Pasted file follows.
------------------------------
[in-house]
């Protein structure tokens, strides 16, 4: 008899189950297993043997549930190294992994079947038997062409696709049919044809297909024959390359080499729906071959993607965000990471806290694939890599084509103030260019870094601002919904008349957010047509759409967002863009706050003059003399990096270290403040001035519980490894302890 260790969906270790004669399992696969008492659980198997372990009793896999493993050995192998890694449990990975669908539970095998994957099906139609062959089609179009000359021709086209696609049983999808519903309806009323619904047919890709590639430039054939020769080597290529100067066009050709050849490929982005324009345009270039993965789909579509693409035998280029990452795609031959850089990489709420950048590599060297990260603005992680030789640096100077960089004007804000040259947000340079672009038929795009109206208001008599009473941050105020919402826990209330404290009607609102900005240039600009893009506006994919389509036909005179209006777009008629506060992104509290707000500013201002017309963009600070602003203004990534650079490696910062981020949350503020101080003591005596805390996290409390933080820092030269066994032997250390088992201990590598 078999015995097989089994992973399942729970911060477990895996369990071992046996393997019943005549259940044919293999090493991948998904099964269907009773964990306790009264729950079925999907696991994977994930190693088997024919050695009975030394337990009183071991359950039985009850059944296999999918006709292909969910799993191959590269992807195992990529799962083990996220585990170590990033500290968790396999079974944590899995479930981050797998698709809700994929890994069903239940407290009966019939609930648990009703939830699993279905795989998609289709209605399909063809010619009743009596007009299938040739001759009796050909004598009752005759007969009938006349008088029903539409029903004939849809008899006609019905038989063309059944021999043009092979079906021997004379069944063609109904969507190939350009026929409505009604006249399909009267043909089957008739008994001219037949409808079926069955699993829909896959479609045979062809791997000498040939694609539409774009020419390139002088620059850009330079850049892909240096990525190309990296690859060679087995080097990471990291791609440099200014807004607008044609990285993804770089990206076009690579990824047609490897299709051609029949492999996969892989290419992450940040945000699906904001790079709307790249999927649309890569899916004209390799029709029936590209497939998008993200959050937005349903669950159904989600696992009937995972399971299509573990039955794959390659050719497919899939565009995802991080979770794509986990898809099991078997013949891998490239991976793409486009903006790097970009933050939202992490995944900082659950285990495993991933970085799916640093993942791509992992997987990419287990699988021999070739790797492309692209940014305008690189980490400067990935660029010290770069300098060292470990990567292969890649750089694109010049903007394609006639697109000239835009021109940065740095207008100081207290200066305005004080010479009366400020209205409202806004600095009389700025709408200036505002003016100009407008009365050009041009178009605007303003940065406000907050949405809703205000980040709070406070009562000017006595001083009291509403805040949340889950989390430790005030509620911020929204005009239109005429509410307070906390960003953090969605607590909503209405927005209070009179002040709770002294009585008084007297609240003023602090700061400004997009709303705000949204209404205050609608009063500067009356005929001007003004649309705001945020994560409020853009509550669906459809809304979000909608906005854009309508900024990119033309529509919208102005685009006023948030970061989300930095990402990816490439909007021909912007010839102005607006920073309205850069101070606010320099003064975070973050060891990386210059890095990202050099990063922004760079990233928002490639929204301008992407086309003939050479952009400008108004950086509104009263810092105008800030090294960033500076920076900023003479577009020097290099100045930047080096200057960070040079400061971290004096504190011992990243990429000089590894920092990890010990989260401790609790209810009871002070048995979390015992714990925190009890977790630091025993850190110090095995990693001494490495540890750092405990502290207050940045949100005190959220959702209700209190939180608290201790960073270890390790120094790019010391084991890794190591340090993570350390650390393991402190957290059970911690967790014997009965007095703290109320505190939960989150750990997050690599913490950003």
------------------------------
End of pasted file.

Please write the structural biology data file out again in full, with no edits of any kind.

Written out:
[in-house]
């Protein structure tokens, strides 16, 4: 008899189950297993043997549930190294992994079947038997062409696709049919044809297909024959390359080499729906071959993607965000990471806290694939890599084509103030260019870094601002919904008349957010047509759409967002863009706050003059003399990096270290403040001035519980490894302890 260790969906270790004669399992696969008492659980198997372990009793896999493993050995192998890694449990990975669908539970095998994957099906139609062959089609179009000359021709086209696609049983999808519903309806009323619904047919890709590639430039054939020769080597290529100067066009050709050849490929982005324009345009270039993965789909579509693409035998280029990452795609031959850089990489709420950048590599060297990260603005992680030789640096100077960089004007804000040259947000340079672009038929795009109206208001008599009473941050105020919402826990209330404290009607609102900005240039600009893009506006994919389509036909005179209006777009008629506060992104509290707000500013201002017309963009600070602003203004990534650079490696910062981020949350503020101080003591005596805390996290409390933080820092030269066994032997250390088992201990590598 078999015995097989089994992973399942729970911060477990895996369990071992046996393997019943005549259940044919293999090493991948998904099964269907009773964990306790009264729950079925999907696991994977994930190693088997024919050695009975030394337990009183071991359950039985009850059944296999999918006709292909969910799993191959590269992807195992990529799962083990996220585990170590990033500290968790396999079974944590899995479930981050797998698709809700994929890994069903239940407290009966019939609930648990009703939830699993279905795989998609289709209605399909063809010619009743009596007009299938040739001759009796050909004598009752005759007969009938006349008088029903539409029903004939849809008899006609019905038989063309059944021999043009092979079906021997004379069944063609109904969507190939350009026929409505009604006249399909009267043909089957008739008994001219037949409808079926069955699993829909896959479609045979062809791997000498040939694609539409774009020419390139002088620059850009330079850049892909240096990525190309990296690859060679087995080097990471990291791609440099200014807004607008044609990285993804770089990206076009690579990824047609490897299709051609029949492999996969892989290419992450940040945000699906904001790079709307790249999927649309890569899916004209390799029709029936590209497939998008993200959050937005349903669950159904989600696992009937995972399971299509573990039955794959390659050719497919899939565009995802991080979770794509986990898809099991078997013949891998490239991976793409486009903006790097970009933050939202992490995944900082659950285990495993991933970085799916640093993942791509992992997987990419287990699988021999070739790797492309692209940014305008690189980490400067990935660029010290770069300098060292470990990567292969890649750089694109010049903007394609006639697109000239835009021109940065740095207008100081207290200066305005004080010479009366400020209205409202806004600095009389700025709408200036505002003016100009407008009365050009041009178009605007303003940065406000907050949405809703205000980040709070406070009562000017006595001083009291509403805040949340889950989390430790005030509620911020929204005009239109005429509410307070906390960003953090969605607590909503209405927005209070009179002040709770002294009585008084007297609240003023602090700061400004997009709303705000949204209404205050609608009063500067009356005929001007003004649309705001945020994560409020853009509550669906459809809304979000909608906005854009309508900024990119033309529509919208102005685009006023948030970061989300930095990402990816490439909007021909912007010839102005607006920073309205850069101070606010320099003064975070973050060891990386210059890095990202050099990063922004760079990233928002490639929204301008992407086309003939050479952009400008108004950086509104009263810092105008800030090294960033500076920076900023003479577009020097290099100045930047080096200057960070040079400061971290004096504190011992990243990429000089590894920092990890010990989260401790609790209810009871002070048995979390015992714990925190009890977790630091025993850190110090095995990693001494490495540890750092405990502290207050940045949100005190959220959702209700209190939180608290201790960073270890390790120094790019010391084991890794190591340090993570350390650390393991402190957290059970911690967790014997009965007095703290109320505190939960989150750990997050690599913490950003």